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Anna Preston
by on December 18, 2018
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As we age our ability to absorb and metabolise vitamins and minerals from food decreases leading to potential health problems. Over 65s, in particular, are one of the groups that need to take extra supplements but there is so much conflicting advice out there on what – and how many – to take. But when vitamin supplements are so varied and so expensive should you be worried that your loved one may be taking too many unnecessary supplements – or the wrong ones? And could taking them be dangerous? With the help of a live-in carer it’s easier to regulate nutrient intake but for peace of mind read on for advice. Are supplements necessary? Those prescribed by GPs are but there may be some which aren’t strictly necessary for your loved one. Iron, for example, is important in the production of oxygen-giving red blood cells and can be obtained from a normal healthy diet. Iron supplements should only be taken if prescribed by a GP where a person has a known iron deficiency. Calcium is GP prescribed where there is a danger of bone fractures in the elderly but excessive doses of calcium can cause stomach pain and diarrhoea. B vitamins perform multiple tasks in the body including keeping the skin and nervous system functioning, helping in the formation of red blood cells and helping the absorption of nutrients and energy from food. A well-balanced diet that includes fortified cereals, yeast extract and whole grains should provide all the B vitamins necessary but GPs agree that a supplement with a dosage of 2mg or less daily will cause no harm. Vitamin C is helpful as an antioxidant in the fight against disease and infections and many people swear by it to ward off colds although there is no proven evidence for this. A diet that is rich in fruit and vegetables will provide all the vitamin C that the body needs. Interaction with medication Some prescribed medications can be adversely affected by taking vitamin supplements. If your loved one is prescribed blood-thinning medicines care must be taken to not take excessive amounts of vitamin C or vitamin K as this can interfere with the blood clotting mechanism and can lead to a risk of increased clotting. Some blood pressure medicines can be affected by vitamin B3 which, in a dose larger than 75mg can lead to excessive dilation of blood vessels and reduce the efficacy of prescribed medication. Vitamin D can adversely affect heart medication by affecting the blood calcium levels which can lead to an irregular heartbeat. There is research suggesting that the effectiveness of medications to treat cancer or kidney disease can also be compromised by taking vitamin supplements. It’s clear that the issue of whether or not your loved one should take extra vitamins is not straightforward. To help your loved one to decide, find out more at the Live-in Care Hub .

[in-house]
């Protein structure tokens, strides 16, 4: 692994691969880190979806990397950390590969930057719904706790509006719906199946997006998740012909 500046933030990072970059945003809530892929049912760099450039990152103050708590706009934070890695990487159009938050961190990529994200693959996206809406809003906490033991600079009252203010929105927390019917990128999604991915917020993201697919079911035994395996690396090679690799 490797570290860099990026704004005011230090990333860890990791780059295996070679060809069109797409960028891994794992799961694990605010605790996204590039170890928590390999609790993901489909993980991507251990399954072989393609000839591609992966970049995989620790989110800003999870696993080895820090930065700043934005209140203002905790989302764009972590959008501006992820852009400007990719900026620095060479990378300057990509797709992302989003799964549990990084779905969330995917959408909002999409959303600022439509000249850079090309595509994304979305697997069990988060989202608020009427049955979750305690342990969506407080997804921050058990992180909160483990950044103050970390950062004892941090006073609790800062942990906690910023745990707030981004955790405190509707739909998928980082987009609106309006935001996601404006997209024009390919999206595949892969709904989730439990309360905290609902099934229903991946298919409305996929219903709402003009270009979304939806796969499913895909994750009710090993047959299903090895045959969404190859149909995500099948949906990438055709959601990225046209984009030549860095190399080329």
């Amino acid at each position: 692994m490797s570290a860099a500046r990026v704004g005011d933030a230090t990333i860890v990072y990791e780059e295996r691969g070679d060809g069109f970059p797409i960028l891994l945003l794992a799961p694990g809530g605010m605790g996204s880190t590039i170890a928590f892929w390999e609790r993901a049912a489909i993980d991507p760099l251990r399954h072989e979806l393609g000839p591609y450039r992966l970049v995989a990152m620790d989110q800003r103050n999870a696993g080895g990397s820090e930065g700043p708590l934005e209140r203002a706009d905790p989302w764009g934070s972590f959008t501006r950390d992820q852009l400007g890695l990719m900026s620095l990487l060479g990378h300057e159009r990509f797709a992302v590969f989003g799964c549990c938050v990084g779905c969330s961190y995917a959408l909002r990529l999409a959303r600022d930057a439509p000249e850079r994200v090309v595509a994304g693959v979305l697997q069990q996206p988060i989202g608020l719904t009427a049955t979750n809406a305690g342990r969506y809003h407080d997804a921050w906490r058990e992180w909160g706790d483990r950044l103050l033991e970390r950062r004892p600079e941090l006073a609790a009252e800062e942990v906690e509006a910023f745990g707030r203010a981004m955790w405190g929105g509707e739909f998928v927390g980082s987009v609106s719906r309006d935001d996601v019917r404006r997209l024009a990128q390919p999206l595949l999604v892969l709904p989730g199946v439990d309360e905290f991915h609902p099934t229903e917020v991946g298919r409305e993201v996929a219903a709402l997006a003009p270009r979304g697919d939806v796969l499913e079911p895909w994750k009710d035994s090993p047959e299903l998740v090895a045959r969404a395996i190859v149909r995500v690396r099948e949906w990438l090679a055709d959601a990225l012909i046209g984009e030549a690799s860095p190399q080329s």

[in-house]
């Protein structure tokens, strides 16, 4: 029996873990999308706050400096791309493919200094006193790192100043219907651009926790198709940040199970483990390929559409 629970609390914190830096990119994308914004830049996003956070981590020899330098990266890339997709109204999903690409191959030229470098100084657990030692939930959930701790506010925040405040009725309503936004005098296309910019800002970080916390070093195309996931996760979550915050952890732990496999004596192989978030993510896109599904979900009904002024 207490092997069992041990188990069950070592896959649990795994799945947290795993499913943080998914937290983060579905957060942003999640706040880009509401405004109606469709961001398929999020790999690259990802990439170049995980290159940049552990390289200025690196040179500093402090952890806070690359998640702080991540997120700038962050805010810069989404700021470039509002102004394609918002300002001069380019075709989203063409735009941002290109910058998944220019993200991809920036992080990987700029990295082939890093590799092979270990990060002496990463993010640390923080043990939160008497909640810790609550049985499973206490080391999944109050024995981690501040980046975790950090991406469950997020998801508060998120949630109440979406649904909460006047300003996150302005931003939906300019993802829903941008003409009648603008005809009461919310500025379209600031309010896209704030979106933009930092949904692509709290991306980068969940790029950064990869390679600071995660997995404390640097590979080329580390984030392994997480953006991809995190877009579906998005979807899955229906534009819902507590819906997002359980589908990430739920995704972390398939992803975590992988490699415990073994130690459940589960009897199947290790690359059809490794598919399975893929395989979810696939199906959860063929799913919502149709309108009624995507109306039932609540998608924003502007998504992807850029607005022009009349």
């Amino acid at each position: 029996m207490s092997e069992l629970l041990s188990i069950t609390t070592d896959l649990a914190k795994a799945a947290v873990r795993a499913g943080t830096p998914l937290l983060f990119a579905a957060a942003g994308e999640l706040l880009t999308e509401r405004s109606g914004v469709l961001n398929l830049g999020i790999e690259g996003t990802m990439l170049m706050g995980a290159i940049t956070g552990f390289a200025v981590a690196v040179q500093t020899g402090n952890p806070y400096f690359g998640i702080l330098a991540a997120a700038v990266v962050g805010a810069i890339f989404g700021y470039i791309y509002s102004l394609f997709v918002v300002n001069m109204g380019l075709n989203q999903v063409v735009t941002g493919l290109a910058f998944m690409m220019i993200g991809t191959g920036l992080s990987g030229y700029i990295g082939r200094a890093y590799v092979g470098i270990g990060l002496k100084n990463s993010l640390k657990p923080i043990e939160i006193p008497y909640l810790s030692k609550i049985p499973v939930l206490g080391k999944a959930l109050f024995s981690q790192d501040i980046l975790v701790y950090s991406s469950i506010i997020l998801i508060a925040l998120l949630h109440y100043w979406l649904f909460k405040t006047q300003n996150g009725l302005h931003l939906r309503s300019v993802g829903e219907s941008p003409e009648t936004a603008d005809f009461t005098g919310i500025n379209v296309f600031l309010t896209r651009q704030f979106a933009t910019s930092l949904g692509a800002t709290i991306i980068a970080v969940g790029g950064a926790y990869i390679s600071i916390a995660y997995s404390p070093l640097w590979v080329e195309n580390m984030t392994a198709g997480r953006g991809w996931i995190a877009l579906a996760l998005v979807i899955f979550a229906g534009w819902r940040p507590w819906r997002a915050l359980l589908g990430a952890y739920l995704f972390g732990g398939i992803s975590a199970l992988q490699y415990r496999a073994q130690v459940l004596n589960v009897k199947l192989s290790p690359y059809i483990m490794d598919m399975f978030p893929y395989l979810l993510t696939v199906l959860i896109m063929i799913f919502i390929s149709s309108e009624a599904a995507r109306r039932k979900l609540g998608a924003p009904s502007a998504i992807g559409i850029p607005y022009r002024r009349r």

Posted in: Health
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